This striking monolithic building is actually a family home that’s been cast entirely in black-tinted concrete. Made up of a series of linked trapezoids, the house located just outside of Madrid has a central volume that is then supported by six extensions that carve up the internal living arrangement and provide additional external spaces. The interior mirrors the exterior by following a monochromatic scheme of grey-black and white decor and built-in furniture that mimics the geometric shapes of the external structure. Large sliding-glass panels on one side of the house open up onto the garden, which boasts a contemporary pond and landscaped lawn that gradually steps down the sloping site.
Anonymous, 11th century
Situated on the Faroe Islands is Kirkjubøargarður, or ‘King’s Farm’ in Faroese, which is potentially one of the oldest inhabited wooden houses in the world. The timber property at the heart of King’s Farm dates back to the 11th century and would have consisted only of the roykstova, or ‘smoke room’, at that time. Impressively, the Patursson family has lived continually in the house since 1550 and still lives in part of the house today, while the rest has been transformed into a museum. The black wooden exterior was treated with a tar mixture to obtain its distinctive look, which was a construction method often used by shipbuilders to waterproof their boats. The red-framed windows and turf roof are of Scandinavian influence.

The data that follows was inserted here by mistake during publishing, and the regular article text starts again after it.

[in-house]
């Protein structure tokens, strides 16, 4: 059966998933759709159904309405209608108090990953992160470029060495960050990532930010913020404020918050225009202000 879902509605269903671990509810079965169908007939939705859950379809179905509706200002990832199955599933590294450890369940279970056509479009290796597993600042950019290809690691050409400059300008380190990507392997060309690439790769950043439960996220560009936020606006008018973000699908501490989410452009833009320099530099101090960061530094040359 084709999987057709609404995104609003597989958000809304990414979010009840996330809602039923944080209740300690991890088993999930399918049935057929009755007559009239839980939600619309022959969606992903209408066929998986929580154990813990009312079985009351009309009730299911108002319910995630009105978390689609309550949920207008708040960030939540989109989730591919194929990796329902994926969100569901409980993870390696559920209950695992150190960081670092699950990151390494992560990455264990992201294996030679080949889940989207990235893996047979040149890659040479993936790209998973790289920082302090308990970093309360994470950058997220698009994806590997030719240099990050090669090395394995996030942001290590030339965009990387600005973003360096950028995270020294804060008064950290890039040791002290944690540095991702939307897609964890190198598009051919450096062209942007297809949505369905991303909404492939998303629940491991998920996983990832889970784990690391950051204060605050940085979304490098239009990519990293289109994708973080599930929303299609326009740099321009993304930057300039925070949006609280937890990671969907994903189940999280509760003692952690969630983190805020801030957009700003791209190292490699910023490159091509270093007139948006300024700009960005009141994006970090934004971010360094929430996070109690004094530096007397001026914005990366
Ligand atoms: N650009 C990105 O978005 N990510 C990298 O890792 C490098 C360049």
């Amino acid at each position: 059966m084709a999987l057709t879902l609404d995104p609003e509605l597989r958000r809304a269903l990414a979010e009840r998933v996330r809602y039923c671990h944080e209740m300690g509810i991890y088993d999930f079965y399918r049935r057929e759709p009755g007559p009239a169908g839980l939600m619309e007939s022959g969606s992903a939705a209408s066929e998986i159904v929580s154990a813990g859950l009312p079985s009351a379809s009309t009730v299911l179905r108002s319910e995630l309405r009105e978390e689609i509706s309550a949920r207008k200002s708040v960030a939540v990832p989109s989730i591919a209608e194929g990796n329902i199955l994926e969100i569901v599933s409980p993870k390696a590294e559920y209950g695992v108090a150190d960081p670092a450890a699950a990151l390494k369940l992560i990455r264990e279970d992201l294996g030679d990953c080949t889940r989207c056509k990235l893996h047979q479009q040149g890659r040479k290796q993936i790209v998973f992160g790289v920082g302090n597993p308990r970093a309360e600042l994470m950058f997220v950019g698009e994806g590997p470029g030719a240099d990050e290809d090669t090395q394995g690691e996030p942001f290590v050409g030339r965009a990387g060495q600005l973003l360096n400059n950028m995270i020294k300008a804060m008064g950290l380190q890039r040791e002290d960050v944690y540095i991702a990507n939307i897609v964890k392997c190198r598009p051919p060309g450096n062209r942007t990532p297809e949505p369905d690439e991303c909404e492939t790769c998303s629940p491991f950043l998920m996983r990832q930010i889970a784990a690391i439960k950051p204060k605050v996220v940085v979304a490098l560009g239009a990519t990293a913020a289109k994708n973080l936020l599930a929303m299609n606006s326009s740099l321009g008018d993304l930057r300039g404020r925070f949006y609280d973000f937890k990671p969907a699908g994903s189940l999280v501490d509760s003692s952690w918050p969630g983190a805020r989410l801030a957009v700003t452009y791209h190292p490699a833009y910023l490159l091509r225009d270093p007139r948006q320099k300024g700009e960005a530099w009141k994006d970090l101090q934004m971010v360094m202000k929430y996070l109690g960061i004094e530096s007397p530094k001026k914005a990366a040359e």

Domo Dom House, Poland
Tadeusz Lemanski, 2013
This unusual looking home is a result of strict local building regulations. Built for a lone gardener, the metal-clad cube dramatically slopes toward the sky to make way for the owner’s much-wanted garage and also cleverly complies with the requirement for a gabled roof. To remain in keeping with the local architecture, which includes preserved bomb shelters and forts, the architect chose to clad the home in titanium zinc plates, which is a material that is used traditionally in the area near Kraków Fortress.
Kvivik Igloo, Faroe Islands
Easy Domes Limited, 2000
These tiny 25 square-metre domes on the island of Streymoy were made to accommodate tourists to the island. These cosy self-contained shelters are super efficient, with off-the-grid heating, plumbing, and electrical systems, and black-painted wood that helps with heat absorption during the cold winters. Made up of 21 pine and plywood hexagons, the domes feature turf roofs (again, to provide insulation) and hexagon-shaped windows with stunning sea views. Each dome contains a miniature kitchen, complete with a wood-burning stove, plus a small living space with storage and a loft for sleeping that’s accessed via a ladder.